McAfee Labs, Security Connected

Botnets Remain a Leading Threat

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By on Mar 28, 2013

One threat has evolved and dominated the threats landscape like no other: botnets. Practically every day a new set of online criminals attempt to exploit users in some way or the other. The best way to stop this threat at the perimeter is to identify its communication channel and block the bot from connecting to its control server. Blocking the communication will also prevent data exfiltration and the downloading of other threats.

But that’s easier said than done. Bot masters have become so advanced and organized that they can churn out thousands of undetectable and unique malware binaries each day. That coupled with the ability to rapidly change the control-server hosting infrastructure allows them to stay active longer without being taken down. At McAfee, we deal with thousands of such samples every day.

tackling-Botnet-threat-pie

To give you an idea of the magnitude, here are some mind-boggling statistics. Starting in January to date, we processed close to 8.5 million distinct malicious binaries in our automation system. Of those, 2 million had the ability to communicate on a control channel. Of those, 37% were already known botnets!

The pie chart shows the Top 10 bot families during this period. You can see that some bots are very old, but we still see new binaries today. Zeus and its variants continue to dominate the botnet scene. There were in all 9,000 distinct domains and IPs that the malwares used for hosting their communication channels during this period. Some of them are active today.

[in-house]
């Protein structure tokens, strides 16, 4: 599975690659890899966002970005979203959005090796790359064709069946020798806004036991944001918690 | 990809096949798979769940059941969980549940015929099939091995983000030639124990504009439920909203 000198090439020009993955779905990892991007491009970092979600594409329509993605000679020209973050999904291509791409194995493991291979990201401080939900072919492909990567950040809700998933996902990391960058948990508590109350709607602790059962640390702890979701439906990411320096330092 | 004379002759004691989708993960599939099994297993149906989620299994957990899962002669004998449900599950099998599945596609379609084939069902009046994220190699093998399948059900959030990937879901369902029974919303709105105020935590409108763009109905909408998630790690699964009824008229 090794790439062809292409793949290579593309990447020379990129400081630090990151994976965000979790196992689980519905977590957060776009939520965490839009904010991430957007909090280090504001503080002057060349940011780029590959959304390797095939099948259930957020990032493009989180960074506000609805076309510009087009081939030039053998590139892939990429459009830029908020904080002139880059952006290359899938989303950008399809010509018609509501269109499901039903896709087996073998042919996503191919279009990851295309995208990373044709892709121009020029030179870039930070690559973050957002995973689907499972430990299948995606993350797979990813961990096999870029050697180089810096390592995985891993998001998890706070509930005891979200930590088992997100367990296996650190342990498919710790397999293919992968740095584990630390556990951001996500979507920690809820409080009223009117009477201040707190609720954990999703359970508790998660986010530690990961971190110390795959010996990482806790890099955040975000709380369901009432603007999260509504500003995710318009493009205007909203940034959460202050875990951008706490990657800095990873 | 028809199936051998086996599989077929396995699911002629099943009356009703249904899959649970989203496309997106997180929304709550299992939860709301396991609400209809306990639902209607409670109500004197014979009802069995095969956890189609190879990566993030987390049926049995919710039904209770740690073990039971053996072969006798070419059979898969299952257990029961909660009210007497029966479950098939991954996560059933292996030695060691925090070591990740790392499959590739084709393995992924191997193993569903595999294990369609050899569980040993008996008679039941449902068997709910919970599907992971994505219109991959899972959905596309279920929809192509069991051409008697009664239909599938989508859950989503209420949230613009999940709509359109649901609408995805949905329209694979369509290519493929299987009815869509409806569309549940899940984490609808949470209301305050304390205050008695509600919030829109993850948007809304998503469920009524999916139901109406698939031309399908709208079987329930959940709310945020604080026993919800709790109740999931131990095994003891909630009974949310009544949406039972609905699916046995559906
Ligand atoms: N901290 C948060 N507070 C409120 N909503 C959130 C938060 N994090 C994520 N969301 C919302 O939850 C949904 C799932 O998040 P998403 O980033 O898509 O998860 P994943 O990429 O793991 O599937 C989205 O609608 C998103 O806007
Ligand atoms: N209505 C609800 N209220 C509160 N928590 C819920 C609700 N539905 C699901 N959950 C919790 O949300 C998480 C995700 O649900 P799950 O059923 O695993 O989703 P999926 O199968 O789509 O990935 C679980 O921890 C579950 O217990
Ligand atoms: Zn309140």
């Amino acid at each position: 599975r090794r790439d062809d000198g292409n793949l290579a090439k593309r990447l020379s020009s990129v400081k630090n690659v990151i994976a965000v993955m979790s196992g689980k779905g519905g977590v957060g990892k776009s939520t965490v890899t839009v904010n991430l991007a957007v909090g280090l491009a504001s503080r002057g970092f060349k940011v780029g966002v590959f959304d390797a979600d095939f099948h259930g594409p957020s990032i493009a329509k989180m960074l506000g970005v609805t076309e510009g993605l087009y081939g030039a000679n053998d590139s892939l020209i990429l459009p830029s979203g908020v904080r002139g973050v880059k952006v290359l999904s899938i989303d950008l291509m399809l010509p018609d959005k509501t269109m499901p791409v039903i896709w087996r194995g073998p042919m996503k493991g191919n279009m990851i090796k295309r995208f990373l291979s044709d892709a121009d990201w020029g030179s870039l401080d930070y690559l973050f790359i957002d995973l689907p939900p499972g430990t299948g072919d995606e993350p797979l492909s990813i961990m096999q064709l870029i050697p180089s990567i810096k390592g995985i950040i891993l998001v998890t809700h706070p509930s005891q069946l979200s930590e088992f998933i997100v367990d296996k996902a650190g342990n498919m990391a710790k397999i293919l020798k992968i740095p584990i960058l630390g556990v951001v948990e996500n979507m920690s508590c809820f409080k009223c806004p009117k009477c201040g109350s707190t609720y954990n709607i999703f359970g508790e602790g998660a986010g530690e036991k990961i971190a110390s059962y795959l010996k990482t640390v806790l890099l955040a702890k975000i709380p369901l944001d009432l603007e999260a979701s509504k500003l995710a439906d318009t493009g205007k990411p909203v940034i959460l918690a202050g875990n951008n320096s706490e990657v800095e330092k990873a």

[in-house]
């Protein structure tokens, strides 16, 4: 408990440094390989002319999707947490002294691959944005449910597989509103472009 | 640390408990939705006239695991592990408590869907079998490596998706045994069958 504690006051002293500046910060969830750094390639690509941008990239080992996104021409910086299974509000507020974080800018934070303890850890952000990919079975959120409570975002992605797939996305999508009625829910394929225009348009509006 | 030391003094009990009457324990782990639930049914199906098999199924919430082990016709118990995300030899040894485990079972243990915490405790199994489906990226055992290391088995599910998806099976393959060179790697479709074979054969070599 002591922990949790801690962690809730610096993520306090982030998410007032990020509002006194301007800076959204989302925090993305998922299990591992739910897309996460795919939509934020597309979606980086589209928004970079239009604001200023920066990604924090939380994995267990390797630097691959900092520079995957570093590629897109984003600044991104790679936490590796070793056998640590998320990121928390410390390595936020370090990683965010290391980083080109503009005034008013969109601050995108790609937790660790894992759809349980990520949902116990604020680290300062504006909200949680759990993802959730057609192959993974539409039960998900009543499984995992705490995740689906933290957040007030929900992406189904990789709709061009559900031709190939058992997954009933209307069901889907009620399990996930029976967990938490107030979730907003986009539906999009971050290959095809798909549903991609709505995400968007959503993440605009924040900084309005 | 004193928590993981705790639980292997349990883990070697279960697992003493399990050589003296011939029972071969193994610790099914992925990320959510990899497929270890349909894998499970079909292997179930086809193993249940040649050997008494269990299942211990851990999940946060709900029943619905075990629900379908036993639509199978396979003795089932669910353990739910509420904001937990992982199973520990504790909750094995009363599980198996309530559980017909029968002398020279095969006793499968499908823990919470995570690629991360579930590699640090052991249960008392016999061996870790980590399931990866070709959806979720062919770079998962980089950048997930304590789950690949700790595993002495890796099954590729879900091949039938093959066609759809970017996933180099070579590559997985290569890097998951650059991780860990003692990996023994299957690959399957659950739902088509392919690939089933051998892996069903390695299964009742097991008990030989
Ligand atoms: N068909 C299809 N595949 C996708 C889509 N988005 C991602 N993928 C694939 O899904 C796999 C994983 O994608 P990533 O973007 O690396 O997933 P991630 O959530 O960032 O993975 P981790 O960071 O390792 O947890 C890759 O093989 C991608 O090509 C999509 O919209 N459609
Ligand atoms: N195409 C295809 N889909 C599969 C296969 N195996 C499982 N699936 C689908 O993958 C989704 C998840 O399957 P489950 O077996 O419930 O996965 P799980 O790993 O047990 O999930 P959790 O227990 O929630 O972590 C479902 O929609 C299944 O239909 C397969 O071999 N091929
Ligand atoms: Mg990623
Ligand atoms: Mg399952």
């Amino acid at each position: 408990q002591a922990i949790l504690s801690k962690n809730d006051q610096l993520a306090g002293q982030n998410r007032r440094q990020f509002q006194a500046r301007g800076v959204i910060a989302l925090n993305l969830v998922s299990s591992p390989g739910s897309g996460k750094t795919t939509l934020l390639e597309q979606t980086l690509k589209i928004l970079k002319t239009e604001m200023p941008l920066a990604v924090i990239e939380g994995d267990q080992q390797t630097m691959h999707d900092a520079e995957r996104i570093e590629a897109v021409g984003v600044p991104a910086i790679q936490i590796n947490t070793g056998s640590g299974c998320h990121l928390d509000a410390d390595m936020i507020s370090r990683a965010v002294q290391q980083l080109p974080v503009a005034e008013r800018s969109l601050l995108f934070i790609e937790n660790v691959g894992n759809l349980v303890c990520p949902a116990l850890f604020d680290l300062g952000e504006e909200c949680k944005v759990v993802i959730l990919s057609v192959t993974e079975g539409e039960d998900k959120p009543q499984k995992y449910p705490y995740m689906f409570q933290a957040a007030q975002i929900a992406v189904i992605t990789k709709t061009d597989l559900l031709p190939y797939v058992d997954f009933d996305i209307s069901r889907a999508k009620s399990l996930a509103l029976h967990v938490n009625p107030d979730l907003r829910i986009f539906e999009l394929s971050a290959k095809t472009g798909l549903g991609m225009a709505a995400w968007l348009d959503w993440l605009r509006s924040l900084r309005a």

One of the ways of handling such a daily onslaught of malware is to use advanced automation systems that can very rapidly extract the control server information from the binaries. But running automatic analysis systems comes with its own set of challenges. To start with, the bad guys are becoming smarter and the malware they create these days have anti-sandbox techniques that simply abort execution or act benign if it detects automatic analysis systems. Most of these techniques are already known and some of these have already been discussed by my fellow researchers in previous blogs. Then there are bots that use a domain-generation algorithm to connect to a large number of domains that do not exist, so we need to identify which are active and which are not. And finally there are “noisy” malwares that generate lot of network activity. Not only do they connect to the control server but they also connect to a lot of benign sites to either check connectivity or simulate “clicks” on advertisements.

Through months of research, we have built a system that not only uses advanced techniques to extract the control information but also helps us differentiate “known bad” from new “unknown” sites. Despite these challenges, our systems continue to process thousands of malware samples daily and we see new control server sites added to our database every day. This volume tells us how well organized the bot masters are and how fast they are able to switch channels to prevent their bots from being taken down.

Our automation system is just one of the ways we collect botnet intelligence. The system has limitations but by complementing it with other tactics, we stay a step ahead of these bad guys.

The data that this system generates feeds our Global Threat Intelligence database, McAfee’s cloud-based threat intelligence service. The Advanced Malware and Botnet protection feature in the latest release of the McAfee Network Security Platform (NSP 7.5) makes use of this intelligence to offer the best network protection to our customers. You can find more information about that here.

I offer special thanks to my colleagues Amit Malik and Vikas Taneja for their analysis on anti-sandbox/automation techniques.

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